•  

       

        •  

       

        •  

          This is correct, as it will take on large values for anomalous examples and smaller values for normal examples.

       

        •  

  1. Which of the following are true? Check all that apply.
      •  If you do not have any labeled data (or if all your data has label y = 0), then is is still possible to learn p(x), but it may be harder to evaluate the system or choose a good value of ϵ.

        Only negative examples are used in training, but it is good to have some labeled data of both types for cross-validation.

     

      •  If you are developing an anomaly detection system, there is no way to make use of labeled data to improve your system.

     

      •  When choosing features for an anomaly detection system, it is a good idea to look for features that take on unusually large or small values for (mainly the) anomalous examples.

        These are good features, as they will lie outside the learned model, so you will have small values for p(x) with these examples.

     

      •  If you have a large labeled training set with many positive examples and many negative examples, the anomaly detection algorithm will likely perform just as well as a supervised learning algorithm such as an SVM.

     

      •  In a typical anomaly detection setting, we have a large number of anomalous examples, and a relatively small number of normal/non-anomalous examples.

     

      •  When developing an anomaly detection system, it is often useful to select an appropriate numerical performance metric to evaluate the effectiveness of the learning algorithm.

        You should have a good evaluation metric, so you can evaluate changes to the model such as new features.

     

      •  In anomaly detection, we fit a model p(x) to a set of negative ( y=0) examples, without using any positive examples we may have collected of previously observed anomalies.

        We want to model “normal” examples, so we only use negative examples in training.

     

    •  When evaluating an anomaly detection algorithm on the cross validation set (containing some positive and some negative examples), classification accuracy is usually a good evaluation metric to use.
  2. You have a 1-D dataset  and you want to detect outliers in the dataset. You first plot the dataset and it looks like this:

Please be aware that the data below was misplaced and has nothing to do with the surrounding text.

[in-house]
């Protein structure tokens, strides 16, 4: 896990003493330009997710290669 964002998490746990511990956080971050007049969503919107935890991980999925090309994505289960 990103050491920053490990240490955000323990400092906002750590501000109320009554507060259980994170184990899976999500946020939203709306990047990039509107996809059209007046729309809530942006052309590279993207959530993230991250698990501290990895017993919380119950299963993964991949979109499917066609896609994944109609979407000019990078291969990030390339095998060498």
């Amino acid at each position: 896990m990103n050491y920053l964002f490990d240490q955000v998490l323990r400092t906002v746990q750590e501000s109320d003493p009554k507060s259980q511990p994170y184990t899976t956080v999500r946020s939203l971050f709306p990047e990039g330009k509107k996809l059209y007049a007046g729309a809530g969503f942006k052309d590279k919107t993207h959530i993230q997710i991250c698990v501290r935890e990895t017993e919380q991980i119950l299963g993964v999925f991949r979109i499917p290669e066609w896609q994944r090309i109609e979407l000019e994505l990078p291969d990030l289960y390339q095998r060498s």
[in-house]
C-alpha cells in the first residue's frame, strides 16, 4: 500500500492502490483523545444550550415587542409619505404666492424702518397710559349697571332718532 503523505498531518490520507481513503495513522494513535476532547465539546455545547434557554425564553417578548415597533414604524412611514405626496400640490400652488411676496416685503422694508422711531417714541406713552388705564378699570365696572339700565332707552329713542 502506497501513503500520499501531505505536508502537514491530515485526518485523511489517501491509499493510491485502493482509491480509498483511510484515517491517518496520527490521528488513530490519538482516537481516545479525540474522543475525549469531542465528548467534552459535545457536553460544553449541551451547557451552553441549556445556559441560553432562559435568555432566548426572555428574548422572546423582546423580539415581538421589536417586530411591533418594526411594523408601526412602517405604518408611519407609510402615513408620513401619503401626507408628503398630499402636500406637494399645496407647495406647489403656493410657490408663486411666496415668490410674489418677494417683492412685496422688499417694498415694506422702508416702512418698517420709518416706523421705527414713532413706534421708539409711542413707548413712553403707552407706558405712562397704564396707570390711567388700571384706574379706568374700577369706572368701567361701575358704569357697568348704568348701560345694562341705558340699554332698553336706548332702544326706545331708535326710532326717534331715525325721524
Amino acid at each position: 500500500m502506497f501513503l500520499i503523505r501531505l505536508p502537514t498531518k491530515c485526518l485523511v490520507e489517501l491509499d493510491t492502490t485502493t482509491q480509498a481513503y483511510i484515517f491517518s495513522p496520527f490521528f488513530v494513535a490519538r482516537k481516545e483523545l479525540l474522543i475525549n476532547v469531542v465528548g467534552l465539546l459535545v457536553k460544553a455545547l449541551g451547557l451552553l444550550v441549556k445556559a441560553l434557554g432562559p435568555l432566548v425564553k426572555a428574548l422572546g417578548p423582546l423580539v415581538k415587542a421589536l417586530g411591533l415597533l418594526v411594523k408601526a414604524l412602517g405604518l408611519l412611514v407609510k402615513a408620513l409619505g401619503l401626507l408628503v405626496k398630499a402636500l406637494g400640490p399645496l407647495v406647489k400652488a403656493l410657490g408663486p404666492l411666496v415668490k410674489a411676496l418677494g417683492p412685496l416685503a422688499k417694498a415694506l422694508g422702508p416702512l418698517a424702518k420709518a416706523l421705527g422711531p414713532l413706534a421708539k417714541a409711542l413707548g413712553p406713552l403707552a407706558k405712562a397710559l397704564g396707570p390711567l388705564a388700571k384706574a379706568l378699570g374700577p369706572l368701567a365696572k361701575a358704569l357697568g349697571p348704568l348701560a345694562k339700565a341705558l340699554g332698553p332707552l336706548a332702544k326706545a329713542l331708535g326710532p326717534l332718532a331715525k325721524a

enter image description here
    Suppose you fit the gaussian distribution parameters  and  to this dataset.
    Which of the following values for  and  might you get?
      •   -3,  4

        This is correct, as the data are centered around -3 and tail most of the points lie in [-5, -1].

     

      •   -6,  4

     

      •   -3,  2

     

    •   -6,  2

Recommender Systems

    1. Suppose you run a bookstore, and have ratings (1 to 5 stars) of books. Your collaborative filtering algorithm has learned a parameter vector  for user j, and a feature vector  for each book. You would like to compute the “training error”, meaning the average squared error of your system’s predictions on all the ratings that you have gotten from your users. Which of these are correct ways of doing so (check all that apply)?For this problem, let m be the total number of ratings you have gotten from your users. (Another way of saying this is that ).
      [Hint: Two of the four options below are correct.]
        •  

        •  

        •  

        •  










    1. In which of the following situations will a collaborative filtering system be the most appropriate learning algorithm (compared to linear or logistic regression)?
        •  You manage an online bookstore and you have the book ratings from many users. You want to learn to predict the expected sales volume (number of books sold) as a function of the average rating of a book.

        •  You’re an artist and hand-paint portraits for your clients. Each client gets a different portrait (of themselves) and gives you 1-5 star rating feedback, and each client purchases at most 1 portrait. You’d like to predict what rating your next customer will give you.

        •  You run an online bookstore and collect the ratings of many users. You want to use this to identify what books are “similar” to each other (i.e., if one user likes a certain book, what are other books that she might also like?)

        •  You own a clothing store that sells many styles and brands of jeans. You have collected reviews of the different styles and brands from frequent shoppers, and you want to use these reviews to offer those shoppers discounts on the jeans you think they are most likely to purchase.

        •  You’ve written a piece of software that has downloaded news articles from many news websites. In your system, you also keep track of which articles you personally like vs. dislike, and the system also stores away features of these articles (e.g., word counts, name of author). Using this information, you want to build a system to try to find additional new articles that you personally will like.

        •  You run an online news aggregator, and for every user, you know some subset of articles that the user likes and some different subset that the user dislikes. You’d want to use this to find other articles that the user likes.

        •  You manage an online bookstore and you have the book ratings from many users. For each user, you want to recommend other books she will enjoy, based on her own ratings and the ratings of other users.